2013 Wisconsin Annual Conference
Wisconsin Annual Conference
June 7-9, Middleton, Wis.
The 2013 Wisconsin Annual Conference took place at the Madison Marriott West in Middleton June 79. The Conference session featured the theme "Live the Fruit of the Spirit," the new theme for the new quadrennium. Conference attendees lived their ministry by giving generously for Ingathering, amassing $5,858 and a number of items including more than 50 infant hats; 46 bedding kits; 124 layette kits; 134 Sewing kits; 159 cleaning buckets; 175 sweaters; 257 birthing kits; 450 Health kits; 1,065 kits for Harbor House Crisis Shelters, Northcott Neighborhood House, United Methodist Children's Services of Wisconsin, and Solomon Temple; and 2,005 schoolbag kits. The offerings included $1,868 for Summer Developers and Rising Sun Camp at the Opening Worship service, and $2,546 for the Clergy in Transition Fund at the Ordination and Commissioning service. Visit our Wisconsin Conference UMC home page at www.wisconsinumc.org to review featuring links to archived video that was live streamed, and recaps of events from each day.
The Conference welcomed Bishop Chul Lee and other delegates from the Dongbu Conference of the Korean Methodist Church to honor the sister partnership between the two Conferences. The Dongbu delegates participated in worship services, spoke at Plenary sessions and Bishop Jung's banquet on Saturday evening, and shared gifts with the Wisconsin Conference UMC, including a donation of $2,000 that Bishop Jung gave to the Hmong House of Good News, a Wisconsin Conference Health and Welfare Ministry located in Milwaukee.
During his inspiring Opening Sermon, Bishop Jung spoke about being blessed through his many visits to Wisconsin congregations since last fall. "It will require more than a year to visit all 485! But if I am to lead you, I need to know you," he said. He also introduced his new fruit-producing strategy, Imagining Wisconsin Anew, which he explained as "an effort to bear good fruit by serving new people, diverse people, young people, elderly people, and all people. It is about being passionate in inviting new people to a relationship with Jesus Christ," he said. To read the sermon in its entirety, click here or view the recording of the worship service by clicking here.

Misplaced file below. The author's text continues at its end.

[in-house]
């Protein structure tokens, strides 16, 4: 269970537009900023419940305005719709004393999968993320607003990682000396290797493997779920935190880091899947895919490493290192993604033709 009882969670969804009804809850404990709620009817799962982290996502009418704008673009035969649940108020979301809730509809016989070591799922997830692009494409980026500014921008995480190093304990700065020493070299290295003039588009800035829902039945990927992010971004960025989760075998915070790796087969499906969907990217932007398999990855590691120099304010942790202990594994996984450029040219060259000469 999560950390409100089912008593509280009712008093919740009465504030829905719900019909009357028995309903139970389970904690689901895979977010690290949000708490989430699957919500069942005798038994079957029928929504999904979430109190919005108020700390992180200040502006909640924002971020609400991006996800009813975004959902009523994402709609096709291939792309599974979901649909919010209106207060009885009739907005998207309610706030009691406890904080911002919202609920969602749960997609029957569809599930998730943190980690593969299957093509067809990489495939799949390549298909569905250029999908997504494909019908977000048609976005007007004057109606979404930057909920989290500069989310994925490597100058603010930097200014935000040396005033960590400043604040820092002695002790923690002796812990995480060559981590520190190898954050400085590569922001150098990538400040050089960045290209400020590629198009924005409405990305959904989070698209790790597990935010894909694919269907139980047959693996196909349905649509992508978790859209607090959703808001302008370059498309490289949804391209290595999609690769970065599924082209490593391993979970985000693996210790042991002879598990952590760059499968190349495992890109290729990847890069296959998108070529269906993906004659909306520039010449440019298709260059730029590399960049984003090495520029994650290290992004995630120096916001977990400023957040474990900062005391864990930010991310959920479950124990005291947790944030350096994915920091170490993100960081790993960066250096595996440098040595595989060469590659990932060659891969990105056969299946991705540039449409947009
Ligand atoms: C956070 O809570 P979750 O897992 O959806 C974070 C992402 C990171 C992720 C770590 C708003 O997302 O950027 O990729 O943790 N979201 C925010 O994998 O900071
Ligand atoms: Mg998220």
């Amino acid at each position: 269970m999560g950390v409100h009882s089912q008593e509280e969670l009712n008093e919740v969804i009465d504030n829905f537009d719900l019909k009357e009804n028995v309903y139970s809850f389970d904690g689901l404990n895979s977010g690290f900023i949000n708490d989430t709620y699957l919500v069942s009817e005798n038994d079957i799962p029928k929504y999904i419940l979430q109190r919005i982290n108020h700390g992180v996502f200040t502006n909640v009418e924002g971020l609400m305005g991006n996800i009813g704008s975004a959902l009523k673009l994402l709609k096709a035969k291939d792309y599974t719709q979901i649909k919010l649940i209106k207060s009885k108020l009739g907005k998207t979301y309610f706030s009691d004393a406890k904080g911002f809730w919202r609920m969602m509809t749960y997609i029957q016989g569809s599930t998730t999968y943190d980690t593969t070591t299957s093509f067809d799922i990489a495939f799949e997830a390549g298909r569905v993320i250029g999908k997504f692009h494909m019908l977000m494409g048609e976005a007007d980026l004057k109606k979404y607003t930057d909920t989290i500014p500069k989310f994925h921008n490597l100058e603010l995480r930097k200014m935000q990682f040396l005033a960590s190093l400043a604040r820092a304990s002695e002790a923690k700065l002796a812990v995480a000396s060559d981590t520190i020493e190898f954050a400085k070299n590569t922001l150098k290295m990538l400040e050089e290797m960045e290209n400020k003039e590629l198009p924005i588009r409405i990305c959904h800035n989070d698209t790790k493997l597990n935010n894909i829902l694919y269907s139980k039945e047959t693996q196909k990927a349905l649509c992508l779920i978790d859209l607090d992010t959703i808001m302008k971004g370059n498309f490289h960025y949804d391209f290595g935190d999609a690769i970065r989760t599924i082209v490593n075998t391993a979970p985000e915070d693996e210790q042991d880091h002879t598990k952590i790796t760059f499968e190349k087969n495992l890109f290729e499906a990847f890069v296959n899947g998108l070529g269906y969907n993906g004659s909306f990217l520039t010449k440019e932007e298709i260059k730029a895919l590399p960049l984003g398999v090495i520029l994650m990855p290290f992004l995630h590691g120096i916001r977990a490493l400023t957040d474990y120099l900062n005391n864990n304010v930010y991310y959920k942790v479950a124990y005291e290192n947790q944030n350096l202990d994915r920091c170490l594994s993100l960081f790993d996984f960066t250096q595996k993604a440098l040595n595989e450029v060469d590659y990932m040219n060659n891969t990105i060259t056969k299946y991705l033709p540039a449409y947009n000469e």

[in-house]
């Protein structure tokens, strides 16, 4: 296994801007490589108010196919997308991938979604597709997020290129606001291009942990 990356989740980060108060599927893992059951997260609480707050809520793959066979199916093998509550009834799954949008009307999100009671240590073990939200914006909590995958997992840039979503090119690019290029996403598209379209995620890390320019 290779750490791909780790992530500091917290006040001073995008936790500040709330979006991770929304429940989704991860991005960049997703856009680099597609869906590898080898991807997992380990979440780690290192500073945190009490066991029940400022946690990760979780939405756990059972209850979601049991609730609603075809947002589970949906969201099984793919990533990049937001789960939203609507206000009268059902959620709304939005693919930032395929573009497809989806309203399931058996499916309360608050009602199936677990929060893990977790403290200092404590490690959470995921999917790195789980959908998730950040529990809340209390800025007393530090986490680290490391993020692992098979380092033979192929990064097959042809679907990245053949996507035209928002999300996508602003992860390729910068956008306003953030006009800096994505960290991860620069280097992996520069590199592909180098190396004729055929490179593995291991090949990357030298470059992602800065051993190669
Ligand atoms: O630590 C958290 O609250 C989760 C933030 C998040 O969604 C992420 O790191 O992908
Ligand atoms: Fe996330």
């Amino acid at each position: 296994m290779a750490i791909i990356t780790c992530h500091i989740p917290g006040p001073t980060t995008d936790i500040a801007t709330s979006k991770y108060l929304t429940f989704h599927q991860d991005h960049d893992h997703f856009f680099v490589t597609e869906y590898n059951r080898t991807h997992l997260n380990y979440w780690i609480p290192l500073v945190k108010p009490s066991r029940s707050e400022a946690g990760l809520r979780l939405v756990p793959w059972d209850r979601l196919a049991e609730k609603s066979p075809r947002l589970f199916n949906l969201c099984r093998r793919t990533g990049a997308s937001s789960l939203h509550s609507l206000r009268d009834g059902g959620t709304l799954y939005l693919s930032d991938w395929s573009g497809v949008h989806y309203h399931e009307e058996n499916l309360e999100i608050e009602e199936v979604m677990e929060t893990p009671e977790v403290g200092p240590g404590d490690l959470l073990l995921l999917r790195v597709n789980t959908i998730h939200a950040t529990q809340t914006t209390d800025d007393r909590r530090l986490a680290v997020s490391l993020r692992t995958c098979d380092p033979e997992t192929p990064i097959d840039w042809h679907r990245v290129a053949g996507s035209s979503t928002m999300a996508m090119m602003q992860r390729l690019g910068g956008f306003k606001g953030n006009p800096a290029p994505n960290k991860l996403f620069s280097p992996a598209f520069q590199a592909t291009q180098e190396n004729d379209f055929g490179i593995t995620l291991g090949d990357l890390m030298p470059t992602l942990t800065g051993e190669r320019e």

On Saturday evening, members and friends of the Conference gathered for a banquet to welcome Bishop Jung and his wife Im, who is a clergy member of the Wisconsin Conference. Rev. Amanda Stein shared a presentation that celebrated Bishop Jung's travels around the state of Wisconsin during his first year, recognized Bishop Chul Lee and delegates, and featured the commissioning of Hyo-Won Park as a missionary through the General Board of Global Ministries. Rev. Park will serve as a church planter in Russia.
During the banquet, the recipients of several Conference awards were also honored. The Harry Denman Evangelism clergy award, which recognizes excellence in evangelism, was given to Rev. Renee Thomas. The Thelma Gregg award, which honors lay persons who are doing vital missions in ways that reflect the love of Christ, was given to John Wierschem. Other awards were given to Doug Pierce (Commission on the Status and Role of Women Bridgebuilder Awards)The United Methodist Women of the Wisconsin Conference (Perry Saito Awards), and Ron Schobert and Chuck Wedemeyer (Love in Action Award).
Ray Buckley, renowned author and international speaker, led Bible Studies on Saturday and Sunday mornings. He drew on his Native American heritage to tell impassioned stories of suffering and forgiveness. On Saturday, he spoke on the significance of the names children are given at birth within the Native American culture, and that we shouldn't live by the names of derision that others give us. We need to be positive about who we are and live out our sacred names, he explained. On Sunday, he spoke about the sadness of the past treatment of Native Americans and how they were tortured and killed by many people, including Methodists. Many Native Americans today don't know their ancestors' stories, he said, because they were raised in institutions and adoption agencies. He spoke of the Act of Repentance and the importance of both United Methodists as well as the Native Americans to repent."We Native Americans need to repent for our years of anger and learn to forgive," he said. Buckley also talked about the importance of all United Methodists to take responsibility to make disciples of Jesus Christ. It doesn't matter if you are clergy or laity, he said. He challenged all brothers and sisters to "Take thou authority. Go into the world and tell the story of Jesus Christ to people who are tired. Serve where there is a need...if you don't do it, no one else will." Click here to watch the full video from Saturday and click here to watch the full video from Sunday.